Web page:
Before providing warranty insurance, insurers will want to conduct their own due diligence (See "How does insurance impact on the approach to due diligence?", below) which can take up to a week (depending on the urgency). In estimating how long it will take to put a warranty and indemnity insurance policy in place, the buyer should also remember that it may be dealing with a number of different insurers.

The primary policy (being the first layer of insurance) may be provided by a local insurer, but higher amounts of insurance may require different layers of cover provided by multiple offshore (generally European or US) insurers. Even without the delays caused by dealing with insurers in other time zones, settling final terms with every insurer can be quite time consuming.

Another complicating factor is the possibility that different insurers may have "standard" exclusions that are inconsistent with the expected operation of the warranty and indemnity insurance.

For example, the seller may give a warranty that the assets being sold are free from any environmental contamination. If an insurer of one of the layers has a "standard" exclusion of liability for environmental contamination, the buyer may need to negotiate with the insurer or find a different insurer. This type of potential delay needs to be factored in by buyers.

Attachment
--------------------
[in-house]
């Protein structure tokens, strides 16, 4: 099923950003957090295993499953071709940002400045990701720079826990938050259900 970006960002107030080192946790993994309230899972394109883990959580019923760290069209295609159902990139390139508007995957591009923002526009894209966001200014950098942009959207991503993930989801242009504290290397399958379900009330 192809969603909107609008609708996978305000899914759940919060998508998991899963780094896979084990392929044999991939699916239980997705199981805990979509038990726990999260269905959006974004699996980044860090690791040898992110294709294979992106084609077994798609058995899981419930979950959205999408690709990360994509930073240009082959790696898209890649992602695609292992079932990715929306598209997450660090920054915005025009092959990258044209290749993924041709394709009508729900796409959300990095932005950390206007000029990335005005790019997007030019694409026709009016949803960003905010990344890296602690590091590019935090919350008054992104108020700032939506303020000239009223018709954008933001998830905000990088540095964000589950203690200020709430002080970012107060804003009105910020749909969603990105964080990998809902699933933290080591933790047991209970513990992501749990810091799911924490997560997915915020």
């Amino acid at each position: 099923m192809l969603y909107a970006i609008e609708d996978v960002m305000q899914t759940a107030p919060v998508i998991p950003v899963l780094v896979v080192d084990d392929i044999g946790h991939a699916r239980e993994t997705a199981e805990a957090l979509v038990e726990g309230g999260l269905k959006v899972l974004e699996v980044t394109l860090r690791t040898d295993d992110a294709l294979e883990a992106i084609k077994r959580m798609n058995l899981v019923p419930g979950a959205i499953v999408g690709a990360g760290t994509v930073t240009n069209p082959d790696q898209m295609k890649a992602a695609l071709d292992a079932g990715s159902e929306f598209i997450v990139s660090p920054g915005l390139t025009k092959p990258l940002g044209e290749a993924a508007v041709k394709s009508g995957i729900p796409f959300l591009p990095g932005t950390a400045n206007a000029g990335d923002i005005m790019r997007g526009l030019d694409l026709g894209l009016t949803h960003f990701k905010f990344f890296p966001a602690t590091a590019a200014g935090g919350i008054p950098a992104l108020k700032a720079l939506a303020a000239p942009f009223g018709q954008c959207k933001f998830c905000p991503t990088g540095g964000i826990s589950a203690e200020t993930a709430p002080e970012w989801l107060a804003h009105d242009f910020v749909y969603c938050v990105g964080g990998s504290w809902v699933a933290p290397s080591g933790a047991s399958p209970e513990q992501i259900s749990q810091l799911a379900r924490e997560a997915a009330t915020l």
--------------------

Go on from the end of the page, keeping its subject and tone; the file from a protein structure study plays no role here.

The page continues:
An odd result - the right to terminate under the sale agreement

A buyer will often demand a right to terminate the sale agreement if, between signing and completion, it becomes aware of a breach of warranty where the losses are likely to be higher than an agreed threshold amount. The buyer's argument is that a warranty claim of this size constitutes a fundamental change in the value of the asset that is being purchased. In that situation, the appropriate remedy is to terminate the transaction and/or to renegotiate a reduction in the purchase price before any money is paid.  

A seller will usually resist giving the buyer such a termination right. If that fails, the seller will negotiate over the appropriate threshold amount. The buyer will want it as low as possible, while the seller will argue the opposite.

However, if the buyer takes out warranty insurance, it may actually end up arguing for a higher threshold.

This odd result arises from the fact that, if a breach of warranty arises before completion, the amount claimable under the warranty may be difficult to quantify with any certainty.

A buyer without warranty insurance in that situation has two options. It can terminate - and run the risk of being sued by the seller for loss of contract (if its assessment of the potential loss is wrong and the loss turns out to be less than the threshold amount). Alternatively, it can elect to complete and sue the seller for breach of warranty. If the seller is a person of financial substance, a risk averse buyer would probably elect to complete.

A buyer with warranty insurance is faced with a quite different choice. If it elects to complete in circumstances where it could have terminated, its insurance may not respond to a claim for the pre-completion breach of warranty, because the loss is one which the buyer elected to incur6. Its other choice is to terminate - with the attendant risk of being sued for loss of contract damages. In short, the buyer could find itself "between a rock and a hard place".

The somewhat perverse outcome is that a buyer may prefer to increase the relevant threshold amount, simply to reduce the likelihood of ever being faced with such a decision.